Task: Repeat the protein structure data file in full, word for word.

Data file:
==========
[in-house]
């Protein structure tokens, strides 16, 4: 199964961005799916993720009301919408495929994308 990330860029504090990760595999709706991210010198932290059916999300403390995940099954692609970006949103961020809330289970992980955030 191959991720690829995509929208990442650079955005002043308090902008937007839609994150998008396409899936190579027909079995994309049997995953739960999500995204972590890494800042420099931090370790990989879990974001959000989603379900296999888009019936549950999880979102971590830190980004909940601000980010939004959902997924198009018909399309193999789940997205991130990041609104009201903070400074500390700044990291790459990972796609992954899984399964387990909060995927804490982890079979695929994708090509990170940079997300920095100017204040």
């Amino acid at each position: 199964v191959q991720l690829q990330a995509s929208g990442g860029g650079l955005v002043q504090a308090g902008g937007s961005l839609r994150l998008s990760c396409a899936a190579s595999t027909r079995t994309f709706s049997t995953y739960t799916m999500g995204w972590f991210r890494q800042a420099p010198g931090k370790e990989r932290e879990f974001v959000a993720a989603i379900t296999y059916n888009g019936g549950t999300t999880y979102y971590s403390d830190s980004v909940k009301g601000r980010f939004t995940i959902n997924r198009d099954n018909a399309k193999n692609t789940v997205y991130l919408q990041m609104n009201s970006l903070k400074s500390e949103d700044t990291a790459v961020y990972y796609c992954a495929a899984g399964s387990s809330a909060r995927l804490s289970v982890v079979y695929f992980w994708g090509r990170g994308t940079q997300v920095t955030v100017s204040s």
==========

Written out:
[in-house]
């Protein structure tokens, strides 16, 4: 199964961005799916993720009301919408495929994308 990330860029504090990760595999709706991210010198932290059916999300403390995940099954692609970006949103961020809330289970992980955030 191959991720690829995509929208990442650079955005002043308090902008937007839609994150998008396409899936190579027909079995994309049997995953739960999500995204972590890494800042420099931090370790990989879990974001959000989603379900296999888009019936549950999880979102971590830190980004909940601000980010939004959902997924198009018909399309193999789940997205991130990041609104009201903070400074500390700044990291790459990972796609992954899984399964387990909060995927804490982890079979695929994708090509990170940079997300920095100017204040």
């Amino acid at each position: 199964v191959q991720l690829q990330a995509s929208g990442g860029g650079l955005v002043q504090a308090g902008g937007s961005l839609r994150l998008s990760c396409a899936a190579s595999t027909r079995t994309f709706s049997t995953y739960t799916m999500g995204w972590f991210r890494q800042a420099p010198g931090k370790e990989r932290e879990f974001v959000a993720a989603i379900t296999y059916n888009g019936g549950t999300t999880y979102y971590s403390d830190s980004v909940k009301g601000r980010f939004t995940i959902n997924r198009d099954n018909a399309k193999n692609t789940v997205y991130l919408q990041m609104n009201s970006l903070k400074s500390e949103d700044t990291a790459v961020y990972y796609c992954a495929a899984g399964s387990s809330a909060r995927l804490s289970v982890v079979y695929f992980w994708g090509r990170g994308t940079q997300v920095t955030v100017s204040s």